Light Elegance UK is Back and Better than Ever! Click to visit now for Fast Local Shipping!
Light Elegance UK is Back and Better than Ever! Click to visit now for Local Shipping!
Skip to content
Our Chemists Analyze a Report from UCSD Study Regarding UV Nail Curing Lamps Causing Damage to DNA Leading to Skin Cancer | Here's What's Wrong With This Study

Our Chemists Analyze a Report from UCSD Study Regarding UV Nail Curing Lamps Causing Damage to DNA Leading to Skin Cancer | Here's What's Wrong With This Study

Our Chemists were eager to dive into the findings of a recent report about nail lamps and below is a breakdown of what they found...

The report from UCSD researchers Zhivagui et. al. published January 17, 2023 tries to accomplish a lot in one report, but it falls short. Reading the report a few times reveals statements that the authors want to create a study that supports their own beliefs that nail curing lights are dangerous. This is not solid, proper, or even decent science. This is a paper to generate fear in the public and directly attacks our industry. It is my impression they feel there is little to no science behind the chemistry and curing technology is used in gel nail products. Let me illuminate my points with a few remarks:

  1. The researchers did not provide sufficient controls and details regarding testing on actual skin and not on cloned skin cells in a petri dish (with all dermal layers to be included in the exposure to the energy source). The outer layers of the skin provide protection for the inner, subdermal layers which are more at risk of forming cancer. 
  2. The time of exposure to the energy source is extreme at 20 minutes per exposure compared to the salon exposure times of 30-60 seconds per exposure.
    1. In the salon: 3-5 exposures totaling the exposure time to 1.5 to 5 minutes.
    2. On the study: 2 or 3 exposures totaling 40-60 minutes.
  3. The number of 20-minute exposures in a short time frame – 2 exposures in 3 hours or in a different portion of the study, (3) 20-minute exposures over a 3 day period. This would never be done in a salon.
  4. There is no control for the effect of heat from the curing light on the cells in the test.
  5. There is no detailed spectrograph of the curing light irradiance ranging from 280nm to 400nm. The proper evaluation of the irradiance from the curing light is essential for evaluating the amount of energy that was emitted from 280nm to 400nm.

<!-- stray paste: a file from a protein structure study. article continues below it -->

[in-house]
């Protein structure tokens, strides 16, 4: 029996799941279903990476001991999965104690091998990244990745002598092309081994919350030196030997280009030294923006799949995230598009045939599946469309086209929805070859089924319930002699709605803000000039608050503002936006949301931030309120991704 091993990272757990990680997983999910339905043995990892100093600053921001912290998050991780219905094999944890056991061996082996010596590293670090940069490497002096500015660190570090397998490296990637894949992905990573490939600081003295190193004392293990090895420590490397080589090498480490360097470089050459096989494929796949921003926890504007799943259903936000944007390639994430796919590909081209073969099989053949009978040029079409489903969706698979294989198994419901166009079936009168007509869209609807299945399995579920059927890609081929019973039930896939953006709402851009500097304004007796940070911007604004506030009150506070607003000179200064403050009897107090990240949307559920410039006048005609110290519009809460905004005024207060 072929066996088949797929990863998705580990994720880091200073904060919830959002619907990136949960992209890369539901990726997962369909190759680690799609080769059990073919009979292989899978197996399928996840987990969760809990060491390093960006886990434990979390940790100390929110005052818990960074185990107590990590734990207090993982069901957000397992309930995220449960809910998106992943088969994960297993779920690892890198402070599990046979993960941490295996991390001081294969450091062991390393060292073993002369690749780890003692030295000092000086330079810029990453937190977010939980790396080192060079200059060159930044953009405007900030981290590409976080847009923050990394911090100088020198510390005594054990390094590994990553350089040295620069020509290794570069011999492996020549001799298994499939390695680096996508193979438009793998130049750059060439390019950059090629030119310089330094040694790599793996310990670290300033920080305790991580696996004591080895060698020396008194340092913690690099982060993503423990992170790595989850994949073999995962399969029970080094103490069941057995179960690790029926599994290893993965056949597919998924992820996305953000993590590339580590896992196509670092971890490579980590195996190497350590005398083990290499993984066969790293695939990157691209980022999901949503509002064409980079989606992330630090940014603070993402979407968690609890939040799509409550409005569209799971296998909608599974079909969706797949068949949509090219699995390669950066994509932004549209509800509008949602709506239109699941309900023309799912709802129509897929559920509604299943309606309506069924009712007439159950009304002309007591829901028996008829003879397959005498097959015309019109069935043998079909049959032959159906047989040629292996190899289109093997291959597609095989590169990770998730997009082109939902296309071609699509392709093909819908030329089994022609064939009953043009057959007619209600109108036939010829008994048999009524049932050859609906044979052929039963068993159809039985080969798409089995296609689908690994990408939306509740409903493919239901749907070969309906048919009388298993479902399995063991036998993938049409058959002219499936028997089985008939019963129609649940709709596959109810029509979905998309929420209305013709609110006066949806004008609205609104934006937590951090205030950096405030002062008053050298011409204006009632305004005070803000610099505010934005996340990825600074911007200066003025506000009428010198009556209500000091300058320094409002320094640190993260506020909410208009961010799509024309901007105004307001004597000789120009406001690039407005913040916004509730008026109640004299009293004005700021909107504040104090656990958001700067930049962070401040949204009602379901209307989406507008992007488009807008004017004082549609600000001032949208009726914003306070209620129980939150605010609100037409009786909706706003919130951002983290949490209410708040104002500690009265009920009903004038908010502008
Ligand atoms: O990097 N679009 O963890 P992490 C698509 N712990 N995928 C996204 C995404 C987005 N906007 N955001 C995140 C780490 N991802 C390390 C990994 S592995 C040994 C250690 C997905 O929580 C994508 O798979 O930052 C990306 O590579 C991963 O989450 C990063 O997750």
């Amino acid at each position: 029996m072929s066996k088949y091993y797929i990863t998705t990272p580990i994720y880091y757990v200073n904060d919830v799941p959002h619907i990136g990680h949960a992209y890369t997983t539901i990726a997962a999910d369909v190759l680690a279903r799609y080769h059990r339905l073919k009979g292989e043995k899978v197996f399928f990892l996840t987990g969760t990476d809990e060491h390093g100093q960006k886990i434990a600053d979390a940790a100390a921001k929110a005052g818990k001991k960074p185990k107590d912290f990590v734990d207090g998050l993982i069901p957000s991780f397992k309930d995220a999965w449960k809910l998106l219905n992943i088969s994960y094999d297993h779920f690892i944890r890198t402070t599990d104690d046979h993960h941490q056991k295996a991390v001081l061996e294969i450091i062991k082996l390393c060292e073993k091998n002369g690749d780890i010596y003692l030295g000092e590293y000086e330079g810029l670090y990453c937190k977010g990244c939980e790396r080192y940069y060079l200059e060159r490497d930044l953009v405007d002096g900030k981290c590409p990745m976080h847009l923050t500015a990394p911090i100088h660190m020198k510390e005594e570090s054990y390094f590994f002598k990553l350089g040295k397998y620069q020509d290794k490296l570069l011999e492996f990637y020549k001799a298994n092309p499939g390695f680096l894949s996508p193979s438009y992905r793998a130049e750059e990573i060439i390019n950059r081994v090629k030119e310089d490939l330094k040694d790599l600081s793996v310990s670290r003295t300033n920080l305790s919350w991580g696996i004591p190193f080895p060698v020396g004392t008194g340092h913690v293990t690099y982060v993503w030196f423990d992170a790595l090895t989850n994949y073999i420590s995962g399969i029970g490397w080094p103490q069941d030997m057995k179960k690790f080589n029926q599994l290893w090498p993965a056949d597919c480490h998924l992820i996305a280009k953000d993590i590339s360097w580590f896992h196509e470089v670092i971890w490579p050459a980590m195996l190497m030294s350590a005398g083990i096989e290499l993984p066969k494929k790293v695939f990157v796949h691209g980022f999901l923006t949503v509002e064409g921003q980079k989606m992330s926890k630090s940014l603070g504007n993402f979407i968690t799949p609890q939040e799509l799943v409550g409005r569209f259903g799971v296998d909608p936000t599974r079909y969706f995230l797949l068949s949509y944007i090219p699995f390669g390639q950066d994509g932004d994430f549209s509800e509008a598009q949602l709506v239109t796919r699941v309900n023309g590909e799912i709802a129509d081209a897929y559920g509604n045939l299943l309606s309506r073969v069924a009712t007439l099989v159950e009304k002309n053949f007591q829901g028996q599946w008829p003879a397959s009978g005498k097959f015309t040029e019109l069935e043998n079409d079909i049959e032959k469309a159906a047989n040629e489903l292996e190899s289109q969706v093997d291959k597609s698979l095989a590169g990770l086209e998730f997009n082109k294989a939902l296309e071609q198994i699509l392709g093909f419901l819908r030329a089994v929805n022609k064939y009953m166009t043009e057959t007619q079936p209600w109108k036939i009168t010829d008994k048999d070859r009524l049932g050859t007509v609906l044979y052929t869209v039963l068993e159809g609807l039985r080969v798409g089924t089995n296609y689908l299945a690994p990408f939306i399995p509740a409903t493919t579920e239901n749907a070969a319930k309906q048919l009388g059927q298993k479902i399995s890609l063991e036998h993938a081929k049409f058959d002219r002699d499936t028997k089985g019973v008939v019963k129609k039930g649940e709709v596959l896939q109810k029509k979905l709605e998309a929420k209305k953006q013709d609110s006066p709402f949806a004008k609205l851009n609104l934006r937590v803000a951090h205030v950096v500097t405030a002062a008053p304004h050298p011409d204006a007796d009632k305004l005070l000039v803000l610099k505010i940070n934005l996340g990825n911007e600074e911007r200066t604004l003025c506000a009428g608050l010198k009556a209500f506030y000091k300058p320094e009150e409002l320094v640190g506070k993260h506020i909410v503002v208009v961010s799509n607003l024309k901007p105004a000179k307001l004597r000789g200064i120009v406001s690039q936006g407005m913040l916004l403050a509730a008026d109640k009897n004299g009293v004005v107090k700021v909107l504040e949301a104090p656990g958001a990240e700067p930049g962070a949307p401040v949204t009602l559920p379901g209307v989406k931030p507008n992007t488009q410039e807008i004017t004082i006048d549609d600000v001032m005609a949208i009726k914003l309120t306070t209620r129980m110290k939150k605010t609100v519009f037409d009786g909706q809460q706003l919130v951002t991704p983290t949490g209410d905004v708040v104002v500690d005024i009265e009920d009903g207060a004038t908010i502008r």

1. A UV testing unit that was probably purchased on Amazon for $153 was used.
  6. The calculation of energy exposure (pg 9, under “Methods”) assumes that all energy is created equal for its effect on tissue – from 280nm to 400nm. This is certainly NOT the case based on other portions of their study as listed in the report wherein it is notated that UVC and UVB have differing mutagenic effects on the cells. 
  7. The authors state in their own report that there is insufficient time between exposures to allow the cells to recover from the exposure. Here they are admitting that the study that they designed and conducted is poorly done.  Page 9, under “Methods/Cell viability and cytotoxicity assays” the author summarizes (I am paraphrasing) in the paragraph that they chose the worst-case scenario to demonstrate the greatest effect of the UV energy source on the skin cells tested. In short – they admit to creating the worst outcome possible.
  8. It is stated in both the report and the article that “future large-scale epidemiological studies are warranted” meaning that these results are generally inconclusive and require more study. It is also stated that it will take “at least a decade to complete” these tests – so 10+ years of work to verify what we already observe in the salon.  If their future research is conducted as well as this initial study, they have already formed their opinion and will design further testing to support their unfounded beliefs.  Proper research technique is to approach a topic from a neutral stance, designing the experiments to obtain factual and viable data and then objectively analyzing the results to form a conclusion. 

In summary, this report was designed, conducted, and written to support their ideas that nail curing lights are dangerous.  In the 23 years that I have been making, testing, and improving gel nail systems, I have never heard of one client or nail technician who has developed skin cancer on their fingers that is a direct result of the curing lights.  Moreover, I have not heard of anyone developing skin cancer on their fingers in the 23 years that I have been in this industry.  That is not saying that it could not happen, I just have never heard about it nor seen it.  If this is the best work that can come out of this lab at UCSD, it is shameful. I have seen more impressively designed experiments from college underclassmen than from these post graduate PhD researchers.

The study referred to in this article can be found here.

We hope you found this additional information helpful in further understanding the alleged claims this report has made. Co-Owner and Head Chemist of Light Elegance, Jim McConnell, and his team are here to help answer any further questions you may have.

Thank you for taking the time to further educate yourself on the subject! If you are interested in learning more about nail lamps and the chemistry of nail products, please review our Chemist Corner series on YouTube.

Previous article How to Get Started With LE | Your Guide to the Full LE Product Line - Bonding & Finishing, Structure Gels, Color Gel Products and More!
Next article The Importance of HEMA Free Gel Nail Products: Protecting Your Health and the Environment